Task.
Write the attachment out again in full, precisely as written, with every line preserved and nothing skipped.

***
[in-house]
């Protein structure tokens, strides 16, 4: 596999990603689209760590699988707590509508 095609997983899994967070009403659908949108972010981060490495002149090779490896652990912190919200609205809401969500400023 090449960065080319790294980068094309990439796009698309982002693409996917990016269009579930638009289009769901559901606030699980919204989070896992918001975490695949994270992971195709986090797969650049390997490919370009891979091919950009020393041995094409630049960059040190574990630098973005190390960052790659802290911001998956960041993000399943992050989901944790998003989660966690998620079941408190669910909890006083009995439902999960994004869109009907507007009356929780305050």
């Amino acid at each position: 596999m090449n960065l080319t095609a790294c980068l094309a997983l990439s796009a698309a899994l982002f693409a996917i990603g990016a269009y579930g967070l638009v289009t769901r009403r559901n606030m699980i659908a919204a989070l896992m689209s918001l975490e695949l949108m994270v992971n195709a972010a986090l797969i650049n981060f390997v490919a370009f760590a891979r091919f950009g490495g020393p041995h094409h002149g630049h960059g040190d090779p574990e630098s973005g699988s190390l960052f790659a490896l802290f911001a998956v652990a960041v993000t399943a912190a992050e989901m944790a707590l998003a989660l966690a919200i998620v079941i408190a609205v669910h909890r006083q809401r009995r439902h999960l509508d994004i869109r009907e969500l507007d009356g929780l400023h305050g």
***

[in-house]
């Protein structure tokens, strides 16, 4: 596999990603689209760590699988707590509508 095609997983899994967070009403659908949108972010981060490495002149090779490896652990912190919200609205809401969500400023 090449960065080319790294980068094309990439796009698309982002693409996917990016269009579930638009289009769901559901606030699980919204989070896992918001975490695949994270992971195709986090797969650049390997490919370009891979091919950009020393041995094409630049960059040190574990630098973005190390960052790659802290911001998956960041993000399943992050989901944790998003989660966690998620079941408190669910909890006083009995439902999960994004869109009907507007009356929780305050």
């Amino acid at each position: 596999m090449n960065l080319t095609a790294c980068l094309a997983l990439s796009a698309a899994l982002f693409a996917i990603g990016a269009y579930g967070l638009v289009t769901r009403r559901n606030m699980i659908a919204a989070l896992m689209s918001l975490e695949l949108m994270v992971n195709a972010a986090l797969i650049n981060f390997v490919a370009f760590a891979r091919f950009g490495g020393p041995h094409h002149g630049h960059g040190d090779p574990e630098s973005g699988s190390l960052f790659a490896l802290f911001a998956v652990a960041v993000t399943a912190a992050e989901m944790a707590l998003a989660l966690a919200i998620v079941i408190a609205v669910h909890r006083q809401r009995r439902h999960l509508d994004i869109r009907e969500l507007d009356g929780l400023h305050g």